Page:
Posted on behalf of Jean LiuImagine this: you’ve had a clinical research article published in a prominent medical journal, and you want to get the word out online. You post about your article on social media, then watch for any blog and media attention, scholarly citations, or references in public policy.
On the way to public engagement, scholarly influence, or policy impact, there are many useful signals and indicators to track. Since 2012, Altmetric has been collecting many of these possible signals of impact for journal articles. But can such services be extended to uncover the routes to impact for academic books?
Measuring and reporting on the impact of books can be a challenge. So the possibility of obtaining more data, such as any online mentions of books in news, public policy, social media and other sources, is an exciting prospect. This is an avenue we are currently exploring at Altmetric, and as part of a fruitful collaboration with Springer (who have now merged with our sister company, Macmillan Science & Education), we recently developed an innovative book-level metrics platform, Bookmetrix.
Launched last month, the pilot of Bookmetrix provides a comprehensive view of the citations, online mentions (including all sources tracked by Altmetric), reference manager readers, downloads, and reviews of Springer’s impressive output of over 194,000 academic books. That encompasses disciplines from science, engineering, and mathematics to the arts, humanities, and social sciences.
Every Springer book in the database has its own free, public-facing Bookmetrix details page, featuring any available metrics, raw data and visualisations for an individual Springer book or chapter.
Those who will benefit the most from the Bookmetrix platform are Springer authors, who can, for the first time, monitor reader usage and engagement with their books and chapters immediately following publication. And along with universities and funding bodies, authors can potentially use Bookmetrix data within internal or external impact reporting. The Bookmetrix details pages help authors get credit for their work, and could be especially useful for researchers who publish mostly in book form, such as those working in the arts and humanities.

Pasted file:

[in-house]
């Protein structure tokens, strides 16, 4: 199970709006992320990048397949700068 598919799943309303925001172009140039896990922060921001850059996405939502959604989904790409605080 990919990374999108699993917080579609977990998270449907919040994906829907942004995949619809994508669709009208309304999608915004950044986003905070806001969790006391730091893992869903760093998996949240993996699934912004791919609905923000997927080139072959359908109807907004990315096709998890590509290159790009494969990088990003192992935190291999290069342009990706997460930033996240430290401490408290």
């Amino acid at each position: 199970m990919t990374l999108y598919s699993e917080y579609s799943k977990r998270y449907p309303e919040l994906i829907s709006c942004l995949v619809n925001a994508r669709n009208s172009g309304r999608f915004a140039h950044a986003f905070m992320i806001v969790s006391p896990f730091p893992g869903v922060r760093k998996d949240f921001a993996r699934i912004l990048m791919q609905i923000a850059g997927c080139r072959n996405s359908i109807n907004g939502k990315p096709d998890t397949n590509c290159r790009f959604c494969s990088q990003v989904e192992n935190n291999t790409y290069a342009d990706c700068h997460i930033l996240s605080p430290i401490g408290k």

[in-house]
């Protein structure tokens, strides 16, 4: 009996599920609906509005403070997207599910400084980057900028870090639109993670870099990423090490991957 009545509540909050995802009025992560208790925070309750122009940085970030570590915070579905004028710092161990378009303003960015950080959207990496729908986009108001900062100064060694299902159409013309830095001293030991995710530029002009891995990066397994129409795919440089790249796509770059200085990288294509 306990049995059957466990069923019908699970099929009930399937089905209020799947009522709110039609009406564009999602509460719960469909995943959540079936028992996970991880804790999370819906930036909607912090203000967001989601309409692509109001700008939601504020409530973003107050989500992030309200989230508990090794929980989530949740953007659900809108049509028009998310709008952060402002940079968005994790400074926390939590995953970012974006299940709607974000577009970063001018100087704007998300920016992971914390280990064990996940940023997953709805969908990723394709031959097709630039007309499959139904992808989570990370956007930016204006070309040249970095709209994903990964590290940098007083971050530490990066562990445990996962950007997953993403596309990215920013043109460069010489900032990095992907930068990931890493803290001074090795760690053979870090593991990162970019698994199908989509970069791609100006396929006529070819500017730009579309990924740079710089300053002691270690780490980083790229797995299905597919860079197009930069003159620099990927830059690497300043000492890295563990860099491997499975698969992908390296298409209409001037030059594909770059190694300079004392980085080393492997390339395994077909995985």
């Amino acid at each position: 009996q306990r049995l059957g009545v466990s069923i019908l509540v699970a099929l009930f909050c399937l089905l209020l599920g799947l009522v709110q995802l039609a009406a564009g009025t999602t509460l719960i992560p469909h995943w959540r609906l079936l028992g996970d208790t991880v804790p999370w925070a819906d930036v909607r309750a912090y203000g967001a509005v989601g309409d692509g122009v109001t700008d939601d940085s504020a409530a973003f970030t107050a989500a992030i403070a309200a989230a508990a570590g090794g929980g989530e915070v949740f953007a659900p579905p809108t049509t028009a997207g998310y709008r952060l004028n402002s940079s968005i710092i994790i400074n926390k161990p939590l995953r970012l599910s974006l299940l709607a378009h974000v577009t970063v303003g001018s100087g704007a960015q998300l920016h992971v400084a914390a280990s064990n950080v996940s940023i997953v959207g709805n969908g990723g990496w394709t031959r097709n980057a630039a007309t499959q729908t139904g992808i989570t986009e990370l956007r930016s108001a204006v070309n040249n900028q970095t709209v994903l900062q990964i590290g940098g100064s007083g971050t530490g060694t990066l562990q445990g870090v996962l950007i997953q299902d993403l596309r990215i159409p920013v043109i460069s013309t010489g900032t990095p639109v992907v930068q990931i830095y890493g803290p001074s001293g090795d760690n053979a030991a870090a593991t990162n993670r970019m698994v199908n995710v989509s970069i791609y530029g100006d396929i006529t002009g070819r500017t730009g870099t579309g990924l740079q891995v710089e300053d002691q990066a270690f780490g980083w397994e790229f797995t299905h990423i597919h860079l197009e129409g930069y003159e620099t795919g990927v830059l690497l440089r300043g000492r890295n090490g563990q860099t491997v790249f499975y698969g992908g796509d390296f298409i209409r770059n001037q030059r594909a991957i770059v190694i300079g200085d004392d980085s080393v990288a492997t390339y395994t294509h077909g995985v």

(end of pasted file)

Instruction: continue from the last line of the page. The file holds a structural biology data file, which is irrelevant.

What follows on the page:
For publishers, the ability to view, compare and analyse various metrics for books in one place is also highly beneficial. A commissioning editor could identify books with particularly high numbers of online mentions, downloads, or citations, then infer whether there is a “trending” topic that deserves further exploration in a new book. “We need to be able to show authors and readers exactly how well our books and chapters have performed,” an editor told me during one of our user research focus groups.
Of course, how well a book has performed can be measured in many different ways. Bookmetrix isn’t the first comprehensive book database by any means – other innovative products, such as Thomson Reuters’ Book Citation Index or Nielsen BookScan have been useful in providing detailed citation data and retail sales figures, respectively. Even though Bookmetrix currently only shows data for Springer books, it is the first product of its kind to aggregate online mentions as well as various performance indicators, including downloads and citations.
There’s still much more to be done to expand new book-level metrics such as those seen in Bookmetrix, and it will be important to demonstrate their value to the wider scholarly community. At Altmetric, we are developing more advanced functionality around the tracking of online attention for books. The continued growth of book-level metrics will be a boon for research disciplines that primarily publish in book form, as these authors will finally have more powerful ways to trace the routes to impact of their works through the web and beyond.
Jean Liu is product development manager at Altmetric.
For Nature’s full coverage of science in culture, visit www.nature.com/news/booksandarts.